In a decisive move to secure the nation’s financial system following the recent failures of multiple regional banks, a top US bank watchdog has unveiled more rigorous capital rules that will apply to a wider spectrum of lenders. This announcement comes as a concerted effort to restore stability and ensure the resilience of the banking sector.
The new capital rules, announced on Monday, mark a significant step in reinforcing the safeguards of the US banking industry. The failures of several regional banks earlier this year served as a wake-up call, exposing vulnerabilities, and prompting regulatory authorities to take proactive measures.
Michael Barr, Federal Reserve Vice Chair of Supervision, provided a glimpse into forthcoming robust capital requirements aimed at banks holding assets exceeding $100 billion.
Barr emphasized that these proposed adjustments are crucial for enhancing the industry’s resilience, particularly in the wake of the failures experienced by various mid-sized lenders earlier this year.
According to Barr, the Federal Reserve’s proposed modifications would primarily result in increased capital requirements for the largest and most intricate banks. Major financial institutions might be required to maintain an extra 2 percentage points of capital, equivalent to an additional $2 of capital for every $100 of risk-weighted assets.
Significantly, the proposed regulations would additionally mandate that banks holding assets exceeding $100 billion disclose the impact of losses on their capital levels. This requirement aims to enhance the transparency of regulatory capital ratios by providing a more accurate representation of banks’ ability to absorb losses.
Previously exempt from this rule due to its size, SVB faced a situation where it incurred unexpected losses upon selling assets, resulting in concerns among investors and depositors.
Speaking at an event held by the Bipartisan Policy Center in Washington DC, Barr emphasized that the extensive range of suggestions presented would notably fortify the financial system and equip it to confront unforeseen and emerging risks, akin to the ones that surfaced in the banking sector earlier this year.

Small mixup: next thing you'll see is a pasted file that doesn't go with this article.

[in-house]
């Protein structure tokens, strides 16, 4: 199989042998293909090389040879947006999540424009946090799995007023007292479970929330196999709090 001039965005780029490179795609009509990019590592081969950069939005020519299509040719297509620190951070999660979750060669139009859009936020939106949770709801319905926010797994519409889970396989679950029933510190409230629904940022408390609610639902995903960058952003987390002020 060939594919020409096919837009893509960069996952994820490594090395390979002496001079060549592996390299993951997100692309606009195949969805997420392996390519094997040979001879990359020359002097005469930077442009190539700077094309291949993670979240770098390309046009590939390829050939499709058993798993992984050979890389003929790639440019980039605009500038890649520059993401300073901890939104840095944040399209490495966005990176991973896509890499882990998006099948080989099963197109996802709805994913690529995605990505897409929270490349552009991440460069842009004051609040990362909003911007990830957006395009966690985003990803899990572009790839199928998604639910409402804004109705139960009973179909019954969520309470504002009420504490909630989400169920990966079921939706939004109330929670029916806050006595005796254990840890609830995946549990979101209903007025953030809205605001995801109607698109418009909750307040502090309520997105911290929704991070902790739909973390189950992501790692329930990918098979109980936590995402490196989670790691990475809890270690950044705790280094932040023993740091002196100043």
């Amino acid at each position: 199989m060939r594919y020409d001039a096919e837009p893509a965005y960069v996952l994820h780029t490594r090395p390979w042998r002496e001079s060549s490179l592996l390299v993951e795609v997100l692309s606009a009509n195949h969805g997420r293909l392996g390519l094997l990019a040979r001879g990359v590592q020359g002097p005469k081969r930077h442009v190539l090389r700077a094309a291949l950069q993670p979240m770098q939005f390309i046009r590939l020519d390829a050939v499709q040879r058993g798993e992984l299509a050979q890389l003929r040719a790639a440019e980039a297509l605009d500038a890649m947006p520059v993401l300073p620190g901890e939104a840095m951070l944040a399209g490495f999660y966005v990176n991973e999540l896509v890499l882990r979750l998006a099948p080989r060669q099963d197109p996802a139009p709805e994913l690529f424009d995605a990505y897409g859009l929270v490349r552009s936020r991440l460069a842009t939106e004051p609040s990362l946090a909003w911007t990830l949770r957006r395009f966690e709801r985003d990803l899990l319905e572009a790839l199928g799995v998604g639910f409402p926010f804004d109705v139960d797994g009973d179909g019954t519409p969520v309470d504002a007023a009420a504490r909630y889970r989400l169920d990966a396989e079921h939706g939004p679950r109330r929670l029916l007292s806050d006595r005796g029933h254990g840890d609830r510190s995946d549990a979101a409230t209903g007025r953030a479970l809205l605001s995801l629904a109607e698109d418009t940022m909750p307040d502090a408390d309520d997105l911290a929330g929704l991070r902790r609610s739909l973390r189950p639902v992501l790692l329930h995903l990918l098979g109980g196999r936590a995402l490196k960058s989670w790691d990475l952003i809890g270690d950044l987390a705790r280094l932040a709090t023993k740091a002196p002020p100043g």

“Our recent experience shows that even banks of this size can cause stress that spreads to other institutions and threatens financial stability,” Barr said in a 16-page speech released Monday.
“The risk of contagion implies that we need a greater degree of resilience for these firms than we previously thought.”
The proposals come months after three of the four largest failures of federally insured banks in US history—Silicon Valley Bank, Signature Bank, and First Republic—sparked fears about the resilience of regional lenders. All three failed banks had more than $100 billion in assets but were below the current $250 billion threshold for more stringent requirements.
“The failures of SVB and other banks this spring were a warning that banks need to be more resilient and need more of what is the foundation of that resilience, which is capital,” Barr said.
Among the other changes, Barr proposed a more “transparent and consistent” approach to assessing banks’ individual credit and market risks, ending the practice of institutions putting forward their own assessments, which he said often “underestimate” potential problems.
Furthermore, the proposed regulations would bring about modifications to how banks evaluate market risk, encompassing potential losses stemming from fluctuations in interest rates, stock prices, foreign exchange, and commodity prices.
In addition, banks would be obligated to analyze risk at the granularity of individual trading desks, specific to particular asset classes, rather than solely at the firm level. This adjustment would contribute to an increase in the capital allocated for safeguarding against market risks.
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